Onset and Evolution of Magnetic Reconnection in Line-Tied Systems

Tuesday, 16 December 2014: 11:05 AM
William S Daughton1, Cihan Akcay1, Zach Billey2, John Finn1, Ellen Zweibel2 and Walter N Gekelman3, (1)Los Alamos National Laboratory, Los Alamos, NM, United States, (2)University of Wisconsin Madison, Physics, Madison, WI, United States, (3)UCLA, Los Angeles, CA, United States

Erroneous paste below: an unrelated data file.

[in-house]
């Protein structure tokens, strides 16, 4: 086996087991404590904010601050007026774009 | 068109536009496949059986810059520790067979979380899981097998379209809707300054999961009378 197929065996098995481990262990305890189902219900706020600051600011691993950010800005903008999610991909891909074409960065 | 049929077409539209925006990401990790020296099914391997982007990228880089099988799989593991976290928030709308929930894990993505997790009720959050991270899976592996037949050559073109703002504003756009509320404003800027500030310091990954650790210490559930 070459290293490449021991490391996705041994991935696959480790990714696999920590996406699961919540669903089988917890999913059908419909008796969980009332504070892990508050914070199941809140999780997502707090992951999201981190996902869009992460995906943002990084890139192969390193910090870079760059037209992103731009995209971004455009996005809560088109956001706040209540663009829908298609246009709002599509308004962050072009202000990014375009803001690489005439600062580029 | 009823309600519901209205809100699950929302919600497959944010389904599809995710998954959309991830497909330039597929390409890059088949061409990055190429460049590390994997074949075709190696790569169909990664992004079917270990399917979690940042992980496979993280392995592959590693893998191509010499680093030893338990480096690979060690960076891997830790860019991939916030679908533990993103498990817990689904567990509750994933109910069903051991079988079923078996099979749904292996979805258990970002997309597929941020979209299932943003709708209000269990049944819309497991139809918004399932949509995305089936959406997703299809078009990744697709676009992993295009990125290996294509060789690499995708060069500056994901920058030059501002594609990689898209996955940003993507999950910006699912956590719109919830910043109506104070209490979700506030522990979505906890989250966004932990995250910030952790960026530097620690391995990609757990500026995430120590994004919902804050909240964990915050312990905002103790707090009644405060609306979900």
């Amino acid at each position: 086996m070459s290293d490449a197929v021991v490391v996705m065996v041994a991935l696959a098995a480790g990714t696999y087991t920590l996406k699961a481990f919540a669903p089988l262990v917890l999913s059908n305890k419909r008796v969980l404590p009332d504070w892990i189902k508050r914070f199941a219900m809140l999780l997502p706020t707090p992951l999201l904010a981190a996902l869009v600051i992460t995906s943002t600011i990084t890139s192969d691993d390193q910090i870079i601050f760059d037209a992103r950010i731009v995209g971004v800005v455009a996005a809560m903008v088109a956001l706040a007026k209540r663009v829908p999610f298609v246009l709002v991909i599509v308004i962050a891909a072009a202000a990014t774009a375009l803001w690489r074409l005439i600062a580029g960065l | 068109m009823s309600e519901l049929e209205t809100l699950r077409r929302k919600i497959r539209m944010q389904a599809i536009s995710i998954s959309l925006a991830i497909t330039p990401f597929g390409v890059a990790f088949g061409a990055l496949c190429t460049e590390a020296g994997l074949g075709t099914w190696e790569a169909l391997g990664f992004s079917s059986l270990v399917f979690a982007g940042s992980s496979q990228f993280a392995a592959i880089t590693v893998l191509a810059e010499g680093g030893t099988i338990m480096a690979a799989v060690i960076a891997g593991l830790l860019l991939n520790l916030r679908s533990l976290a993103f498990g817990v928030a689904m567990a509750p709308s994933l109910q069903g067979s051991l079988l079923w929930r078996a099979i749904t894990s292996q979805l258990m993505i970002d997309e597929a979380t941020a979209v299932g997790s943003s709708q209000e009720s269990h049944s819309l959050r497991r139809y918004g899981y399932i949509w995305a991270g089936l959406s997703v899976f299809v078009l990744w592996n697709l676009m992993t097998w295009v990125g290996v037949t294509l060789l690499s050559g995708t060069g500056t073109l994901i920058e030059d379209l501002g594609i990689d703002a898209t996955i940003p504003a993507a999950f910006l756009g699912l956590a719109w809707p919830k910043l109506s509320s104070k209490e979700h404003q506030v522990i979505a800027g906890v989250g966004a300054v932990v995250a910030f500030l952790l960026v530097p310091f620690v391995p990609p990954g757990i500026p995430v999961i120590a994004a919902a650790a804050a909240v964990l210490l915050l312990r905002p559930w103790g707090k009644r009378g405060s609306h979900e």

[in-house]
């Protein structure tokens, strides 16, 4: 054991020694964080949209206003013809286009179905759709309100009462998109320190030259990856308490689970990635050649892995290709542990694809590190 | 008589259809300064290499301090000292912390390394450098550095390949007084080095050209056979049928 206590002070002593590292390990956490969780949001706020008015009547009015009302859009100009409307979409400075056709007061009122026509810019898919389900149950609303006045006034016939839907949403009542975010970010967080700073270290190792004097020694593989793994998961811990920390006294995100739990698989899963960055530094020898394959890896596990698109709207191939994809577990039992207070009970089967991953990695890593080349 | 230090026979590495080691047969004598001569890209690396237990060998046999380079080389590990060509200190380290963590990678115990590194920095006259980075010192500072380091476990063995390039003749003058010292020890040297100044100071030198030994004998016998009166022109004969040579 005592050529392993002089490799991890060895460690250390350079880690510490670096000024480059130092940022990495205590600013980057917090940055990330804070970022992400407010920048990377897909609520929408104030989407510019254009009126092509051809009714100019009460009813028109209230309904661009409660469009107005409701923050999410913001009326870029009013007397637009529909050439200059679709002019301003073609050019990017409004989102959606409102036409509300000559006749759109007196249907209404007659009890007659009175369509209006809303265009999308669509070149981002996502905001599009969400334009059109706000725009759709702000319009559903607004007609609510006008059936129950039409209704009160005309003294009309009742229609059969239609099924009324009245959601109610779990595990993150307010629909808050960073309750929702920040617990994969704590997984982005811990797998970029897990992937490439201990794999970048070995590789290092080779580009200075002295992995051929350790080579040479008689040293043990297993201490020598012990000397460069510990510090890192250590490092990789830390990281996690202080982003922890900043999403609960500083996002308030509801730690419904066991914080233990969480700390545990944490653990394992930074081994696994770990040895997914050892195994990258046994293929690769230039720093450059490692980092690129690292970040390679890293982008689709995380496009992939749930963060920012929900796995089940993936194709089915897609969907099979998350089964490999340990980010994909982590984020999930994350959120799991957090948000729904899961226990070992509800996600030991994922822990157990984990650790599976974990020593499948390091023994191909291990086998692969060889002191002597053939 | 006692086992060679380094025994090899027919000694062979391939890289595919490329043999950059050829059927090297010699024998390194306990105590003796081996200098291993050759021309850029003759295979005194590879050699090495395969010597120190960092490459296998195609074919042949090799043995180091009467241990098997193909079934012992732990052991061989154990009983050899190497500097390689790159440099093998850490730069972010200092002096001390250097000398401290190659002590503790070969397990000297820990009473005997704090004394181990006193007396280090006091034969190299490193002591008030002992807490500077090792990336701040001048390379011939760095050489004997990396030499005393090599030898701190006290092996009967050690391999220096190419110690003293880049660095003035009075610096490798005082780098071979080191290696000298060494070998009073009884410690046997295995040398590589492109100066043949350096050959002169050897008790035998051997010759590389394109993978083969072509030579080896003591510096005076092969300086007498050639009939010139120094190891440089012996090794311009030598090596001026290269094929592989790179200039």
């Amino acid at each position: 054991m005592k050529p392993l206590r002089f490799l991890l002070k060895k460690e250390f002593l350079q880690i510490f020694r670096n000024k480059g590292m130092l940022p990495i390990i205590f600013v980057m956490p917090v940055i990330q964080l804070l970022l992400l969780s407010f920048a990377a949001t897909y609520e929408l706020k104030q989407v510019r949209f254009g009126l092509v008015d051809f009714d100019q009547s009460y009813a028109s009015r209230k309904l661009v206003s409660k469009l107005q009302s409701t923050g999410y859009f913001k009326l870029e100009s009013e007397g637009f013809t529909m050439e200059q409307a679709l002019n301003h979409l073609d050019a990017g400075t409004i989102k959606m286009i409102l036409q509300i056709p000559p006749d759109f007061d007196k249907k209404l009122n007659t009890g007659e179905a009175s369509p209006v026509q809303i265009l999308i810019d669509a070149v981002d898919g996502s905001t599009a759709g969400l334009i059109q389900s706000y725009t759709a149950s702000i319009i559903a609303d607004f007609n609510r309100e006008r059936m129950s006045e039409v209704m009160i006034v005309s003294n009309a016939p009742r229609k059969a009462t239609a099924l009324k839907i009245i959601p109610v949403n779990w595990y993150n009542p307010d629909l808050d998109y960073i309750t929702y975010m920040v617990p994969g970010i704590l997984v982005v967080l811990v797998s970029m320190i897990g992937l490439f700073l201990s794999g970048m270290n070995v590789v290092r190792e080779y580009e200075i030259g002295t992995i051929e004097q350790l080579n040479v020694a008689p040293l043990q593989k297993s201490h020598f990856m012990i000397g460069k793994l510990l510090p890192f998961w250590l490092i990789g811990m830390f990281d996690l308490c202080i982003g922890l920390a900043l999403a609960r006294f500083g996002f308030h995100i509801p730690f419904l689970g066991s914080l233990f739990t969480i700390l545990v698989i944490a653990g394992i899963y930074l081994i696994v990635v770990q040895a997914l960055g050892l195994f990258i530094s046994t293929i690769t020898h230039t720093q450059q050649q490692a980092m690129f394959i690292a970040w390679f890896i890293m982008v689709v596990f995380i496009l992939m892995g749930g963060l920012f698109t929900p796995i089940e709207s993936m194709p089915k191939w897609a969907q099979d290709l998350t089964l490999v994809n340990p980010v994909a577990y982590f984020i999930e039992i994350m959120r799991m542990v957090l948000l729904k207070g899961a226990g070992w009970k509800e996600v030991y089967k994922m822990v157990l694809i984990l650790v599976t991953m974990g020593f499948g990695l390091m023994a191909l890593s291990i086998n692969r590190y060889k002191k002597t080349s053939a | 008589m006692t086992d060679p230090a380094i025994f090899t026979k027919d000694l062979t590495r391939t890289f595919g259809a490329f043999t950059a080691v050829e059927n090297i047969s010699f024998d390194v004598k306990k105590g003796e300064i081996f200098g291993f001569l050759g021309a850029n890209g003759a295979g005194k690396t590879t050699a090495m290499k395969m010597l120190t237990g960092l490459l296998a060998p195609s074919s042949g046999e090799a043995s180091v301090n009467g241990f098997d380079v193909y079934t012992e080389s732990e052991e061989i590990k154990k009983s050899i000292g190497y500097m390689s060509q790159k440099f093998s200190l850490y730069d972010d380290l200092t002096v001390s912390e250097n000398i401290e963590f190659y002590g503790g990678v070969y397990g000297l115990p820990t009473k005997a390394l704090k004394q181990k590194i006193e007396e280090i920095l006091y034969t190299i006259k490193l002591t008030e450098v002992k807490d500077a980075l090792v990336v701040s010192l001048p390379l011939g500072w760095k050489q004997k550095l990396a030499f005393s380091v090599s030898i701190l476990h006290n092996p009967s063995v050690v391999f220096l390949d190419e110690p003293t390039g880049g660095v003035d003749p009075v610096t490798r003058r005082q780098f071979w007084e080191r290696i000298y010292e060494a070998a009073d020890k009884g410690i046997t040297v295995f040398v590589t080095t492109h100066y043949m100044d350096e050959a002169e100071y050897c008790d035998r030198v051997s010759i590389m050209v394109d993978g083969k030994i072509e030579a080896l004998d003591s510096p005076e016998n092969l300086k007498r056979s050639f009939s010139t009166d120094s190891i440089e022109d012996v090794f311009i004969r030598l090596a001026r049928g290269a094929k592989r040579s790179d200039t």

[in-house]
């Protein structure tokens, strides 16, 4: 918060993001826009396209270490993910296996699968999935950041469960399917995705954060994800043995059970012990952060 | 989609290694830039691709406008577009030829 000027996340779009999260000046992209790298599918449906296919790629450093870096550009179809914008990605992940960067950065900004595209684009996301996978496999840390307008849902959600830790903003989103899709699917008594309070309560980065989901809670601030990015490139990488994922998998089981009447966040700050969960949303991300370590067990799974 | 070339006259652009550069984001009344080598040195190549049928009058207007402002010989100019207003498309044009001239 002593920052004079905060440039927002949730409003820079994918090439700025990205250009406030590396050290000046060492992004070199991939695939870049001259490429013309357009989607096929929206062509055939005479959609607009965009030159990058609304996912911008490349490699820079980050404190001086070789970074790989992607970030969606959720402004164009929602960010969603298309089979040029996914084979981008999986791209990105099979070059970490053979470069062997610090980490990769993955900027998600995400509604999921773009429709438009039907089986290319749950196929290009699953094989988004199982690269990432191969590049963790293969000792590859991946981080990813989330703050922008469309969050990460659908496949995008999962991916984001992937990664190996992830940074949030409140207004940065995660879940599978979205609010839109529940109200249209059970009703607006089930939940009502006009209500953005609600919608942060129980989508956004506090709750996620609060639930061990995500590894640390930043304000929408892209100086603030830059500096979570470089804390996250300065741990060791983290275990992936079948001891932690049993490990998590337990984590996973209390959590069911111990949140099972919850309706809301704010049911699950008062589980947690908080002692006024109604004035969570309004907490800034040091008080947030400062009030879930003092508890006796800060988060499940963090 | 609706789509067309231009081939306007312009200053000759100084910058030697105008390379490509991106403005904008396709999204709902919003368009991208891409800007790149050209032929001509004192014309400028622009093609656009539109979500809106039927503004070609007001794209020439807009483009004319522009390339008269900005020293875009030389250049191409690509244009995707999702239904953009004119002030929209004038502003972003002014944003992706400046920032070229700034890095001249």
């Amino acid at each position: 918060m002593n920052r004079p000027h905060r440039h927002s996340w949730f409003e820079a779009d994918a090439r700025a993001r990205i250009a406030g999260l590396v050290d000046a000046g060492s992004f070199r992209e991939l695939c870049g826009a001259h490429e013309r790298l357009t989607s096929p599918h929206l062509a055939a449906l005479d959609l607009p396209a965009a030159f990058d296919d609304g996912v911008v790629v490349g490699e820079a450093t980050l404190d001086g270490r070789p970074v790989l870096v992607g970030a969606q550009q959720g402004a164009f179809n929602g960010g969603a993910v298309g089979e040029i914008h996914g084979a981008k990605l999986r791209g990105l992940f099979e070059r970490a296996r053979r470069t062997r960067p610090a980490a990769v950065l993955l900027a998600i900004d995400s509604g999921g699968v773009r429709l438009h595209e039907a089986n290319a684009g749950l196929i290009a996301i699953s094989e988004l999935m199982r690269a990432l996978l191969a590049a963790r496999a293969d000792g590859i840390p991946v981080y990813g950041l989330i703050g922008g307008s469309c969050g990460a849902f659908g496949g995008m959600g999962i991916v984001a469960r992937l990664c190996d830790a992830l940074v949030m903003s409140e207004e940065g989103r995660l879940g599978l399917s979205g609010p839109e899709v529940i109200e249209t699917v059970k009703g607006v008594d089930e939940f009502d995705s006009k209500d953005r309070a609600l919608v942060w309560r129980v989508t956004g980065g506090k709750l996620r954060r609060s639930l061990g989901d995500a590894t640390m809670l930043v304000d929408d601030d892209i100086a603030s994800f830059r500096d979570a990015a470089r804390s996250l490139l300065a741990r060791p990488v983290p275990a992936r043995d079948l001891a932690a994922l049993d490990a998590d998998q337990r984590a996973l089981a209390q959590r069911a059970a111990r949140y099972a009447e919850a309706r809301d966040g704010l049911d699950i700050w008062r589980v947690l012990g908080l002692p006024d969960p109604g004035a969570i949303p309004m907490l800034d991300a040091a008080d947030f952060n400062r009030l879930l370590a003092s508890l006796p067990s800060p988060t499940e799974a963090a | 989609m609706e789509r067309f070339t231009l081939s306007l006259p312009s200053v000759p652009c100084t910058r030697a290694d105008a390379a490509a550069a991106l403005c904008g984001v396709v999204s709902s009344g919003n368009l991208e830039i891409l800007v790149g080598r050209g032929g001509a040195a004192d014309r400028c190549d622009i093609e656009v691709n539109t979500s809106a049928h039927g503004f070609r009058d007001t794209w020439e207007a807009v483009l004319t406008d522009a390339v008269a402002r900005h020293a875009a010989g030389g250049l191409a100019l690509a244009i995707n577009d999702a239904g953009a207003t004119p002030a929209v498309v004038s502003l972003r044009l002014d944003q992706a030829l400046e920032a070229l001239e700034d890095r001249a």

In space and astrophysical plasmas, current sheets arise spontaneously from the interaction of large-scale flows or magnetic structures. As these current layers approach kinetic scales, they may become unstable to the collisionless tearing instability, resulting in the formation and interaction of magnetic flux ropes. While theoretical treatments of the tearing instability have largely focused on 1D equilibria with periodic boundary conditions, current sheets in nature have a finite spatial extent and are embedded within larger open systems.  In many applications, the field boundary conditions are line-tied as in the case of flux ropes on the dayside magnetopause where the ionosphere acts as a conducting surface.  To assess the applicability of existing tearing theory to these more realistic configurations, we consider a series of 3D kinetic simulations of initially force-free current layers with line-tied boundary conditions for the fields, and open boundaries for the particles. The geometry and plasma parameters are motivated by a new laboratory experiment on the Large Plasma Device at UCLA.  For sufficiently long systems, we demonstrate that key aspects of the theory remain valid, and a threshold condition is derived for the onset of reconnection in line-tied systems. To gain additional insight into the nonlinear evolution, field-line mapping diagnostics are employed to characterize the 3D structure of the magnetic field, the nonlinear reconnection rate and the dominant non-ideal terms in the generalized Ohm’s law.